And so the norm for most political groups in the US.

I think that’s enough to fix your account of our “tradition.”  No one said nothing like “race based identity” politics has ever happened, but political identities in the US have usually been more than that.

The non sequitur of “all politics is identity politics” is not worth pursuing further…

Man, the truth sucks when it ruins your argument, huh?

 
Brick Bungalow
 
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Brick Bungalow
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12 February 2021 14:48
 

I would definitely agree with all comments that point out the asymmetry between biological evolution and culture and how that’s probably the source of many or most of our toxic behaviors. We don’t require all the fat, salt and martial virtue we once did. Being a good citizen in an age of technological wonder probably is largely devoted to re calibrating intuitions and hungers that aren’t especially compatible with a modern lifestyle.

I think my main mistake in initially posing the question has to do with conflating conscious cultural goals and genetic directive. ‘Survival Instinct’ isn’t a single thing. My wish to protect my family emerges in a sense from designs within my genes but these things are not identical. So ‘human survival instinct’ might be perfectly intact at the cellular level while also being non functional at the level of culture.

It’s probably easier to consider the case in the animal kingdom where this is relationship is probably a lot closer. The extinction events I’m familiar with seem due to external factors. Temperature or an imbalance in predator relationships. Are there good examples of species that have caused their own extinction behaviorally?

 
burt
 
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burt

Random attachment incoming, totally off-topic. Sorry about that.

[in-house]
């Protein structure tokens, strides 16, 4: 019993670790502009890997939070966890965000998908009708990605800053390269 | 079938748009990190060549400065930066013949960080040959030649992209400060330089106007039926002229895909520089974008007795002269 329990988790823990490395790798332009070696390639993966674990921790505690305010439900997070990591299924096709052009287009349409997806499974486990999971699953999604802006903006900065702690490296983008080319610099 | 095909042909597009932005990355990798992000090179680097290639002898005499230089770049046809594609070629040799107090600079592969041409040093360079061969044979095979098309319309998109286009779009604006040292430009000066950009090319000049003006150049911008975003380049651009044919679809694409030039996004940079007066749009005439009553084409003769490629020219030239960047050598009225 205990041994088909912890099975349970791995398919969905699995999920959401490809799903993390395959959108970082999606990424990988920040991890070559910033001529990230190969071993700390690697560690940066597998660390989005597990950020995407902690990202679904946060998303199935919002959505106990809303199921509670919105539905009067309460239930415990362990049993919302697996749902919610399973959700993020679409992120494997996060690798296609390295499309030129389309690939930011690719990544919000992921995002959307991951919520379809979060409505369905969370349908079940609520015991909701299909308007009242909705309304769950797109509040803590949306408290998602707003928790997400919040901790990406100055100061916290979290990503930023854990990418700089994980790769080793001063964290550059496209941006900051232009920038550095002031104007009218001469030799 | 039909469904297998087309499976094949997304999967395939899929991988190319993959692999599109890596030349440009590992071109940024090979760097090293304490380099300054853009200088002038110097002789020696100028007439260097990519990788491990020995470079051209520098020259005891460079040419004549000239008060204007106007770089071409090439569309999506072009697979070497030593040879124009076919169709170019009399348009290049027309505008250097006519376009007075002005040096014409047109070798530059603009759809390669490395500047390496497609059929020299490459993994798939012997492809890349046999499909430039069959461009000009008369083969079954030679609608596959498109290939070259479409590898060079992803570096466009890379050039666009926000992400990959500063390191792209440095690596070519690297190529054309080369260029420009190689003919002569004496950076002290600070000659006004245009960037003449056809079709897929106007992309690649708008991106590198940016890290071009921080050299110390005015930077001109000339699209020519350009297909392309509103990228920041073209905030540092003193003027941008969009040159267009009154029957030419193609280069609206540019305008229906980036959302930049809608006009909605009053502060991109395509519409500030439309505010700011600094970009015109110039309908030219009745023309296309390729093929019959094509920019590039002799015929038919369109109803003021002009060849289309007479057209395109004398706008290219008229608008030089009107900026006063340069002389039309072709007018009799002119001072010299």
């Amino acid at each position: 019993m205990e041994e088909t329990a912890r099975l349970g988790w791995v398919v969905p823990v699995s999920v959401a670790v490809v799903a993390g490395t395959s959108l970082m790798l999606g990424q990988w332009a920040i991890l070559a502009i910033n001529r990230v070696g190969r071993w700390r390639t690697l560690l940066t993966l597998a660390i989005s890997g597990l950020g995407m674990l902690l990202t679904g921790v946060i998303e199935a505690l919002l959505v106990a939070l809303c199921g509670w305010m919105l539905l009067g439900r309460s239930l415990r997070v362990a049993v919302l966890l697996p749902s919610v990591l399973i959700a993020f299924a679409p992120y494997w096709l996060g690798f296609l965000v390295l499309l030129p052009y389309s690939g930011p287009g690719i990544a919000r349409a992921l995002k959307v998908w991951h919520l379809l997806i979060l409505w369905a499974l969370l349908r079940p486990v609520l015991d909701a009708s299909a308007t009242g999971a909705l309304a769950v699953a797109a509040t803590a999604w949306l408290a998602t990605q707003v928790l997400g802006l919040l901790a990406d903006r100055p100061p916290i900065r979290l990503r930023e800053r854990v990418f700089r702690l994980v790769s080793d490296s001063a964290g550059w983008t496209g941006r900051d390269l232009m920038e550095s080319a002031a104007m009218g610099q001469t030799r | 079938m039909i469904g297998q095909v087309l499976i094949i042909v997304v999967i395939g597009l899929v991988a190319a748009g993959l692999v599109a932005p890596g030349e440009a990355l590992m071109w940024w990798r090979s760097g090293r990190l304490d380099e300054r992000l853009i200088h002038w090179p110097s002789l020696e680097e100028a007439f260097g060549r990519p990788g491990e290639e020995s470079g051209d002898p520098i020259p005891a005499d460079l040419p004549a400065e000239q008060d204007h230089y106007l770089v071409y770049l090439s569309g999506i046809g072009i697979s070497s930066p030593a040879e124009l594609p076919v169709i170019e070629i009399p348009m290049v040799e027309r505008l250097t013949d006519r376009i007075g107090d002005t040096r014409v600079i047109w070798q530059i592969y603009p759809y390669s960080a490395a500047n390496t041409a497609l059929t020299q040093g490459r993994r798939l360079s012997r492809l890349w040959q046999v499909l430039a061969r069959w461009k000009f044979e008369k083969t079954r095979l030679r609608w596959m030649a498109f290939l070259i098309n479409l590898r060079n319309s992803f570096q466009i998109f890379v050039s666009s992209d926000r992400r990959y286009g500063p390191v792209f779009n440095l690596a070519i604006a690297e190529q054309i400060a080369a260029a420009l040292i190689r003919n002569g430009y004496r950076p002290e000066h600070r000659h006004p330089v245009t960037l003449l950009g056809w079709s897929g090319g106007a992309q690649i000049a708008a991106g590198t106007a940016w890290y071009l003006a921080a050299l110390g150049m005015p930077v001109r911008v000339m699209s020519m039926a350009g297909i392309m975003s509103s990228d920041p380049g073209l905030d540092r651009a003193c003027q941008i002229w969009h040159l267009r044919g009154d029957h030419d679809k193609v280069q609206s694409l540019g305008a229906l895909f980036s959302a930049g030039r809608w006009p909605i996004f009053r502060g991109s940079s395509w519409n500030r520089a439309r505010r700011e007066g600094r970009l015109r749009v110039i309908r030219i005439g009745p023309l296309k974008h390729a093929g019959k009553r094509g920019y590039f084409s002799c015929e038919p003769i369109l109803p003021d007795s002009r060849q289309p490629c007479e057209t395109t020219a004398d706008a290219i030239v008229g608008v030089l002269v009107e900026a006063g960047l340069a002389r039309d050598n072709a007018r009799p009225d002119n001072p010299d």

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12 February 2021 15:34
 
Brick Bungalow - 12 February 2021 02:48 PM

I would definitely agree with all comments that point out the asymmetry between biological evolution and culture and how that’s probably the source of many or most of our toxic behaviors. We don’t require all the fat, salt and martial virtue we once did. Being a good citizen in an age of technological wonder probably is largely devoted to re calibrating intuitions and hungers that aren’t especially compatible with a modern lifestyle.

I think my main mistake in initially posing the question has to do with conflating conscious cultural goals and genetic directive. ‘Survival Instinct’ isn’t a single thing. My wish to protect my family emerges in a sense from designs within my genes but these things are not identical. So ‘human survival instinct’ might be perfectly intact at the cellular level while also being non functional at the level of culture.

It’s probably easier to consider the case in the animal kingdom where this is relationship is probably a lot closer. The extinction events I’m familiar with seem due to external factors. Temperature or an imbalance in predator relationships. Are there good examples of species that have caused their own extinction behaviorally?